Solace in the simple
Ten years ago I started a project in which I took a picture every day to improve my photography skills. While it was intended to be a picture project, it ended up being a journal of my life for that year and plus. I later pulled that blog into a book. I like to revisit it from time to time because it captures all of life’s little moments that my brain simply cannot recall or hold onto.
With all that has changed in the last month, I feel that right now that I’m having a difficult time even holding onto life’s big moments. So I’m starting up the photo journaling again. Not every day, but regularly. Just seems like I just might want to have a record of this time in my life and the world.
The day to day
I regularly telework, so working from home isn’t new. But I’m on week three of not going into the office and this was the first week Jake was also at home, so it’s definitely very very different. Jake’s on term break from school, so no classes for him (they’d be virtual anyway), and he’s not substituting because, well, schools closed as of Monday. He is still doing therapy with his high school students via zoom, which good thing because anxiety levels are next level for everyone right now – especially those whose parents have lost their jobs.
I’m not sure I’ll ever want to work in anything other than my comfy hiking stretchy pants again or want to wash my hair more than once every four days – that’s the limit when it starts to clump and look like Chewbacca’s mane. My productivity is very high – but my days have started to blend together and I’m having a hard time setting a time to stop working.
Speaking of work, I’m incredibly thankful to work for an organization that not only reflects my values, but also is made up of individuals who provide so much support to each other – not to mention having the most progressive emergency paid leave I’ve seen anywhere. I’m so privileged to both still have a job and also a job in which I can work from home and not have to risk my own health and safety or my family’s.
Work, however, has been very emotional. I’m furious about the ageist, racist, and classist response to the pandemic – the kind of furious that wakes me up at 3 a.m., where I’m reading every last thing to feel more in control, and writing up angry responses to FB posts just to delete them. I’m trying to give more grace to individuals and direct my ire at the government and its response (or lack of one) – and pouring all into work to make some sort of impact. Hence, the not being great at stopping work. And on that front, we’ve done some pretty amazing advocacy. I am so proud of the attention we’ve drawn both federally and in California to the needs of older adults in this pandemic and what policy responses are needed.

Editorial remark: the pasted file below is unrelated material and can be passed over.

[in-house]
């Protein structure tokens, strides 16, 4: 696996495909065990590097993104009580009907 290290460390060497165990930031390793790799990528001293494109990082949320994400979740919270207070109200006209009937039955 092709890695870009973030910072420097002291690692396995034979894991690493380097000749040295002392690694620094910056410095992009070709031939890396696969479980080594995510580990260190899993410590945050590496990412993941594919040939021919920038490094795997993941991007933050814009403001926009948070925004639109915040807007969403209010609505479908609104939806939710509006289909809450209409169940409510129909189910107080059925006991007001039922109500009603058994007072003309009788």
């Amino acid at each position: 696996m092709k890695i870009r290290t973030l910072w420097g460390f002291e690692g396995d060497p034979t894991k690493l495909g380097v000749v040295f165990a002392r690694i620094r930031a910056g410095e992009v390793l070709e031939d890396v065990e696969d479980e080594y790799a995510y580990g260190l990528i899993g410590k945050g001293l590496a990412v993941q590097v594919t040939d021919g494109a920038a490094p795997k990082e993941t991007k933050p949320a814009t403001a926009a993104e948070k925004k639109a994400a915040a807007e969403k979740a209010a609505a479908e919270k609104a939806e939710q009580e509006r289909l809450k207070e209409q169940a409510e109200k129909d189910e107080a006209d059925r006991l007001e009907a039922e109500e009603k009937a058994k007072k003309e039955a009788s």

This was also the week in which Los Angeles and the the entire state of California announced the most strict social distancing standards to date – stay at home, basically. I’ve lived eight years in Los Angeles. It’s a hard city – hard to connect in; hard to drive in; hard to do even the most basic things like grocery shopping or getting your oil changed. But seeing LA like this, is eerie. Though the empty freeway 1 mile = 1 minute and clear skies are blissful.
While COVID has not directly impacted my family or their health, my uncle was hospitalized this week with lung cancer – with likely metastatic tumors in his brain. I don’t think I’ve fully accepted this – my response has been clinical and in full on problem solving mode. But what I can’t stand to think about and that cannot be changed or problem solved away is that no one can see him right now in the hospital to hug him or provide comfort. This pandemic has so many devastating costs.
Some simple goodness
Here are a few of the very good/happy/uplifting things that happened this week:
-Jake and I have resumed our daily walks up the Stocker trail (when it’s not raining – which it has been doing A LOT right now. Good in the social distancing arena, but not so great for anyone’s emotional well being).
-Our neighborhood is simply just amazing. There are twice a day bike rides (6ft apart of course) that Jake’s been doing (not me, since it’s during the work day). Neighbors helping neighbors – dropping off supplies and neighborhood-made wine. Knit club via zoom. Supporting of local businesses. Sharing of information via what’s app. You name it, we’re doing it.
-Jake and I made our first Tik Tok video – a fun little ditty for my niece, KK’s 10th birthday.
-Had my first virtual happy hour with the Kansas City ladies. It was a very much needed laugh-filled two hours.
-Listening to Jake teach himself to play Passenger Seat by DC4C on the piano.
-Sought out beauty at the beach
– And in the mountains.
-Found so much solace in listening to my childhood pastor remind us (via livestream on YouTube) that this an opportunity to come together as a community, to find new ways to connect, and most importantly love each other.